Giving thanks creates meaning.
3. Gratitude Motivates People to Pursue Spiritual Goals
To increase expressions of gratitude can indeed be a spiritual goal in itself. But taking the time to express gratitude can also be motivating. We witness this when we see people donate time, possessions, and money to promote the well-being of others. In the U.S., people who are not busy preparing to host a large Thanksgiving Day gathering often take time to help a local charity feed and clothe those in need. And for those of us who are Christians, it is a timely reminder that the Christian holiday round the corner, Christmas, is a time of giving gifts. Gratitude is linked to generosity.
Gratitude is part of spiritual growth and development.
4. Gratitude is Linked to a Positive Approach to God
In goal theory, psychologists have explored how people may be oriented toward goals by approach or avoidance incentives. Some Christians have a positive approach toward God. They desire to be in his presence and come with thanksgiving in their hearts. Gratitude is part of their approach motivation. Others act out of a sense of duty and express fear of what God might do to them if they fail to live according to his commandments. This fear based motivation characterizes the avoidance orientation. In their summary of recent research, Robert Emmons and note that the spiritual goals might be similar.
People with both approach and avoidance orientations may want to minister to the disenfranchised around the world but they are oriented toward their goals by different motivating trajectories. The approach orientation is linked to a more satisfying spiritual experience and may be linked to finding more meaning in the experience. Those who maintain an approach orientation toward God and in their spiritual goals experience less anxiety and do not struggle with the negative effects of the avoidance orientation. An avoidance orientation is linked to anxiety and worry, a biased recall of negative information, more negative feelings, and lower self-esteem. In short, avoidance motivations are linked to a lower sense of well-being.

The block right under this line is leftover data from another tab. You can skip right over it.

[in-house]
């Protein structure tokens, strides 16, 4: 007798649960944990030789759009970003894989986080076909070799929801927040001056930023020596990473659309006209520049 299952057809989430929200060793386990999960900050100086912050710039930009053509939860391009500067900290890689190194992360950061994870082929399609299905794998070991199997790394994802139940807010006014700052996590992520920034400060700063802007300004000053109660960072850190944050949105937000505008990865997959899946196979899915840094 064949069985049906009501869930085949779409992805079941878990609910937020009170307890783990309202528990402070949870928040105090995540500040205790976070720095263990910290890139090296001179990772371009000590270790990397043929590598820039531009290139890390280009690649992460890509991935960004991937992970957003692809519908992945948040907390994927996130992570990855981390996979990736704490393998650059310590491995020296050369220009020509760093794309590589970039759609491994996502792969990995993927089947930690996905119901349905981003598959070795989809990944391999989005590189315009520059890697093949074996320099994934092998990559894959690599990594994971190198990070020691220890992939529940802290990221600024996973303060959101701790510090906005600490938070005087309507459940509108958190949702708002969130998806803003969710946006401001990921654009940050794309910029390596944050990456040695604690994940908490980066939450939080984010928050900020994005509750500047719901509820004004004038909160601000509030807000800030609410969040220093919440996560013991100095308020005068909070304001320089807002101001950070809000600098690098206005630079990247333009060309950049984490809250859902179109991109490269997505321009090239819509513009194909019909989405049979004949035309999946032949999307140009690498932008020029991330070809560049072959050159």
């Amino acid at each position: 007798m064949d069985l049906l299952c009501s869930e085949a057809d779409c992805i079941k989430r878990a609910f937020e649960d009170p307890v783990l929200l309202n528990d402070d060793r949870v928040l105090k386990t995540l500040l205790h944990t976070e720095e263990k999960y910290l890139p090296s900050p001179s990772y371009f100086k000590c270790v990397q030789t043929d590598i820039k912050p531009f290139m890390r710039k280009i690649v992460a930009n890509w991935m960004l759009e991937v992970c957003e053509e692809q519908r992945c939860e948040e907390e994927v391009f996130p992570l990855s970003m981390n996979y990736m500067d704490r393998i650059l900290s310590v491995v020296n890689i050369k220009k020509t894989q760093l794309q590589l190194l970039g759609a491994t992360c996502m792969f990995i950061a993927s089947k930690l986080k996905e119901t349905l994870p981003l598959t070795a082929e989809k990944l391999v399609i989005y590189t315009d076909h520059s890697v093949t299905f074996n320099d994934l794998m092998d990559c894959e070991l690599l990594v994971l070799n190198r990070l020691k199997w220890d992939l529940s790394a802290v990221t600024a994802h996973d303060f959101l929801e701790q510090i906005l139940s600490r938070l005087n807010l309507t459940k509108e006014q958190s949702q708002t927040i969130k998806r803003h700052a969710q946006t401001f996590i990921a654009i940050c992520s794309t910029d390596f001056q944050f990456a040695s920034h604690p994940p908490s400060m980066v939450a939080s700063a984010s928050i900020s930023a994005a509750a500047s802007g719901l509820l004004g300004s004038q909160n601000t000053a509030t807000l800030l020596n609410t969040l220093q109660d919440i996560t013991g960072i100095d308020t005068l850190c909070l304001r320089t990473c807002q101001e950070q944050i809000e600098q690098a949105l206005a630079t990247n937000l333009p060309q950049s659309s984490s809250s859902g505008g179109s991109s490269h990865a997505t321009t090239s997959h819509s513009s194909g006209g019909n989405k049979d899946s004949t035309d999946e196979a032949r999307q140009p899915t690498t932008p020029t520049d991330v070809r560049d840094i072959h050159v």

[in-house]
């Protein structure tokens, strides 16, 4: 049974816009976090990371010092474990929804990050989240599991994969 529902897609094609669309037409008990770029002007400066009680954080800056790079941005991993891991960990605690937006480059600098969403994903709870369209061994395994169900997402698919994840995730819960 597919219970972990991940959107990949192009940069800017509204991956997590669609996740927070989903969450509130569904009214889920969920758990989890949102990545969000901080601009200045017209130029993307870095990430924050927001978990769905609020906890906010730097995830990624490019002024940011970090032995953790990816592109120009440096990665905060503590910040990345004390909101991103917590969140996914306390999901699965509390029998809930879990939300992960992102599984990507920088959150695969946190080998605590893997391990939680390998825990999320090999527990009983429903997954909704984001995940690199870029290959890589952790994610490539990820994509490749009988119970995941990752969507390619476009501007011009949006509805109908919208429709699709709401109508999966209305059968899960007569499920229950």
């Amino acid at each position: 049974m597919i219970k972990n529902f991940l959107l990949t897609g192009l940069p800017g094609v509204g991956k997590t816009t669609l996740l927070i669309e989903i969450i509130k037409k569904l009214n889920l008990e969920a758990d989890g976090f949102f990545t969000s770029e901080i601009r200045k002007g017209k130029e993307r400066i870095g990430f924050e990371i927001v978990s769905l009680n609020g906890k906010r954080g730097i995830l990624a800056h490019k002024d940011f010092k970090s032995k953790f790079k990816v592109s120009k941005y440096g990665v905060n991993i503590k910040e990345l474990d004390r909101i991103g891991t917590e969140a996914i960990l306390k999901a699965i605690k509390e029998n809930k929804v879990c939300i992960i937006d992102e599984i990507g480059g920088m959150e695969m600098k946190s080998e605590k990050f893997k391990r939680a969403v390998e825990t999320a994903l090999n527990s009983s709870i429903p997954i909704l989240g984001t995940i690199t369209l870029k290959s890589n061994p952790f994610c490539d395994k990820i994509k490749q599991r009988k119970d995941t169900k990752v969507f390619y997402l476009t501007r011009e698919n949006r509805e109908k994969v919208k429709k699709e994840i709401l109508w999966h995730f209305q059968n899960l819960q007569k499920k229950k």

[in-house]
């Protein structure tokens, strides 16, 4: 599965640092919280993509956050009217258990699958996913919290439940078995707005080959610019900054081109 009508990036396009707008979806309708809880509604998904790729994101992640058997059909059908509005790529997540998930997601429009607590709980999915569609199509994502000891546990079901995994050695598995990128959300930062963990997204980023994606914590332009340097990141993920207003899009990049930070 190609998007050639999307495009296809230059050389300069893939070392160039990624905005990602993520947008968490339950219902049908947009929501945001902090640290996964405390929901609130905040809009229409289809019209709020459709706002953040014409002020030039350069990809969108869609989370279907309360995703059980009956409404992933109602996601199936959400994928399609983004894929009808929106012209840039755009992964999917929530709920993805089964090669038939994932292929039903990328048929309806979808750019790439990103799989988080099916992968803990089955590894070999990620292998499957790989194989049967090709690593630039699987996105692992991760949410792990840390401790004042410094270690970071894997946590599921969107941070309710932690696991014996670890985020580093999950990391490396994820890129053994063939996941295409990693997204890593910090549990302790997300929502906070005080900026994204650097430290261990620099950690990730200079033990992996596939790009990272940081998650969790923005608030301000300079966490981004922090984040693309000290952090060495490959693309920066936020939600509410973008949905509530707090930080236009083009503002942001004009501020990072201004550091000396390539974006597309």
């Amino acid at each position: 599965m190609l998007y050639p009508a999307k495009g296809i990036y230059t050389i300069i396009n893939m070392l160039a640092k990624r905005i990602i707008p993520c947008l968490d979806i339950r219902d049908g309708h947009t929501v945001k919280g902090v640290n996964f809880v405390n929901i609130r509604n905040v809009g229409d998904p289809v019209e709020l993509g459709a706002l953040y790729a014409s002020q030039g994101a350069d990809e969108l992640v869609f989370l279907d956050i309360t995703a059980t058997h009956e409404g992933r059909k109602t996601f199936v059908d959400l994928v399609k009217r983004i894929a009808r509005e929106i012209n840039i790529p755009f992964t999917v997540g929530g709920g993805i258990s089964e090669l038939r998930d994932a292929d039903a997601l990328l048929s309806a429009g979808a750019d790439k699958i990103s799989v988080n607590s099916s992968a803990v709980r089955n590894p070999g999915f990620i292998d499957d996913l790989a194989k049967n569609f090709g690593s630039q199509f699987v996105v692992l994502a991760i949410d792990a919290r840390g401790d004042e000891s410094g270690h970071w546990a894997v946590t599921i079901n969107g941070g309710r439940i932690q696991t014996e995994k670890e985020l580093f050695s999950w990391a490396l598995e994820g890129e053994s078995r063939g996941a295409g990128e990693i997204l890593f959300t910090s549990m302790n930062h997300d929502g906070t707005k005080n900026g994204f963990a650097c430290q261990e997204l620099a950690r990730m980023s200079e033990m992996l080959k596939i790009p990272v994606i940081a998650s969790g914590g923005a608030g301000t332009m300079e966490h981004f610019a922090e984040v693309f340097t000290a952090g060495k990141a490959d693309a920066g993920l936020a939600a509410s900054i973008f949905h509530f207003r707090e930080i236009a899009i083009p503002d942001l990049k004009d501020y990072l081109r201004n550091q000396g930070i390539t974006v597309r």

For more information, see the recent review of research, Gods and Goals, by Robert A. Emmons and Sarah A. Schnitker (2013).
Here’s a quote illustrating the gratitude-approach orientation:
Enter his gates with thanksgiving
and his courts with praise;
give thanks to him and praise his name.
(Psalm 100:4, NIV)
Thanksgiving can be the starting point of an enriching spiritual journey.
Emmons, R. A., & Kneezel, T. T.(2005). Giving thanks: Spiritual and religious correlates of gratitude. Journal of Psychology and Christianity, 24, 140-148.
Emmons, R. A. & Schnitker, S. A. (2013). Gods and goals: Religion and purposeful action. In R.F. Paloutzian & C.L. Park. (Eds.). Handbook of the psychology of religion and spirituality (2nd ed.) pp. 3-22. New York, Guilford.
Paloutzian, R.F. & Park, C.L. (2013). Recent progress and core issues in the science of the psychology of religion and spirituality. In R.F. Paloutzian & C.L. Park. (Eds.). Handbook of the psychology of religion and spirituality (2nd ed.) pp. 3-22. New York, Guilford.